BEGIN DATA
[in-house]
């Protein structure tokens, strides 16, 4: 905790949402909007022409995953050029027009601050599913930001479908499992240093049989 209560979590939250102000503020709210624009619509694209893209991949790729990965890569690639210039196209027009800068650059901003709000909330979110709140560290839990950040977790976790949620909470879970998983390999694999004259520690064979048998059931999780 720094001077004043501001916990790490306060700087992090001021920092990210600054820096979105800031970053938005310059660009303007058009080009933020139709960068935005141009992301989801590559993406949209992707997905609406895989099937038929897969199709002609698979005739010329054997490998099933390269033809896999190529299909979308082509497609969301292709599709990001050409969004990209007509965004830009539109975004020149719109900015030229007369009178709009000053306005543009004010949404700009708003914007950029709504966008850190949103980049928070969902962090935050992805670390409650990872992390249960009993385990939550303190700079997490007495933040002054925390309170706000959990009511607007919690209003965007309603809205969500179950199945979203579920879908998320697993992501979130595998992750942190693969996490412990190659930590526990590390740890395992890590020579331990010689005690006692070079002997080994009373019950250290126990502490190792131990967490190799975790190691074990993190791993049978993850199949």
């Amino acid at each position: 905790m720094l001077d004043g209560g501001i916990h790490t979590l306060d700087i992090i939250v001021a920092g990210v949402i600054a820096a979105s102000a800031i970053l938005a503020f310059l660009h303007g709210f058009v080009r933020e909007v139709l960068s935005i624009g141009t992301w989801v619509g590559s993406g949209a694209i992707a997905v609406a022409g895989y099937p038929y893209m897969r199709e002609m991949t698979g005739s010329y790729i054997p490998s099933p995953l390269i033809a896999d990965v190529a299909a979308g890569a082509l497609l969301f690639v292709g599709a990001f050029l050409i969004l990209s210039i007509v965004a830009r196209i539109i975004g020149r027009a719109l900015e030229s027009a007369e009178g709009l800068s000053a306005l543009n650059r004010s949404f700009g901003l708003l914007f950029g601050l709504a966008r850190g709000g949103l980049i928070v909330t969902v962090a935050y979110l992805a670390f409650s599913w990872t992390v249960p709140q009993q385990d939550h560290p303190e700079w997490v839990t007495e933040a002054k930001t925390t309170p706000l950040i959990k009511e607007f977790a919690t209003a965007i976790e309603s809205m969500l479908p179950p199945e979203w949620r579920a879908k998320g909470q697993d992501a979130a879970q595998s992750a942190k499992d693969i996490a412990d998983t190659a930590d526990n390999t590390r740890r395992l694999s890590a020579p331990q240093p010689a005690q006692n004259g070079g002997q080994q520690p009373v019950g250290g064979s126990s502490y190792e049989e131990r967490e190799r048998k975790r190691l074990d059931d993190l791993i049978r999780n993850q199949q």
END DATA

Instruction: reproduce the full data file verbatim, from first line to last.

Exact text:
[in-house]
């Protein structure tokens, strides 16, 4: 905790949402909007022409995953050029027009601050599913930001479908499992240093049989 209560979590939250102000503020709210624009619509694209893209991949790729990965890569690639210039196209027009800068650059901003709000909330979110709140560290839990950040977790976790949620909470879970998983390999694999004259520690064979048998059931999780 720094001077004043501001916990790490306060700087992090001021920092990210600054820096979105800031970053938005310059660009303007058009080009933020139709960068935005141009992301989801590559993406949209992707997905609406895989099937038929897969199709002609698979005739010329054997490998099933390269033809896999190529299909979308082509497609969301292709599709990001050409969004990209007509965004830009539109975004020149719109900015030229007369009178709009000053306005543009004010949404700009708003914007950029709504966008850190949103980049928070969902962090935050992805670390409650990872992390249960009993385990939550303190700079997490007495933040002054925390309170706000959990009511607007919690209003965007309603809205969500179950199945979203579920879908998320697993992501979130595998992750942190693969996490412990190659930590526990590390740890395992890590020579331990010689005690006692070079002997080994009373019950250290126990502490190792131990967490190799975790190691074990993190791993049978993850199949």
């Amino acid at each position: 905790m720094l001077d004043g209560g501001i916990h790490t979590l306060d700087i992090i939250v001021a920092g990210v949402i600054a820096a979105s102000a800031i970053l938005a503020f310059l660009h303007g709210f058009v080009r933020e909007v139709l960068s935005i624009g141009t992301w989801v619509g590559s993406g949209a694209i992707a997905v609406a022409g895989y099937p038929y893209m897969r199709e002609m991949t698979g005739s010329y790729i054997p490998s099933p995953l390269i033809a896999d990965v190529a299909a979308g890569a082509l497609l969301f690639v292709g599709a990001f050029l050409i969004l990209s210039i007509v965004a830009r196209i539109i975004g020149r027009a719109l900015e030229s027009a007369e009178g709009l800068s000053a306005l543009n650059r004010s949404f700009g901003l708003l914007f950029g601050l709504a966008r850190g709000g949103l980049i928070v909330t969902v962090a935050y979110l992805a670390f409650s599913w990872t992390v249960p709140q009993q385990d939550h560290p303190e700079w997490v839990t007495e933040a002054k930001t925390t309170p706000l950040i959990k009511e607007f977790a919690t209003a965007i976790e309603s809205m969500l479908p179950p199945e979203w949620r579920a879908k998320g909470q697993d992501a979130a879970q595998s992750a942190k499992d693969i996490a412990d998983t190659a930590d526990n390999t590390r740890r395992l694999s890590a020579p331990q240093p010689a005690q006692n004259g070079g002997q080994q520690p009373v019950g250290g064979s126990s502490y190792e049989e131990r967490e190799r048998k975790r190691l074990d059931d993190l791993i049978r999780n993850q199949q």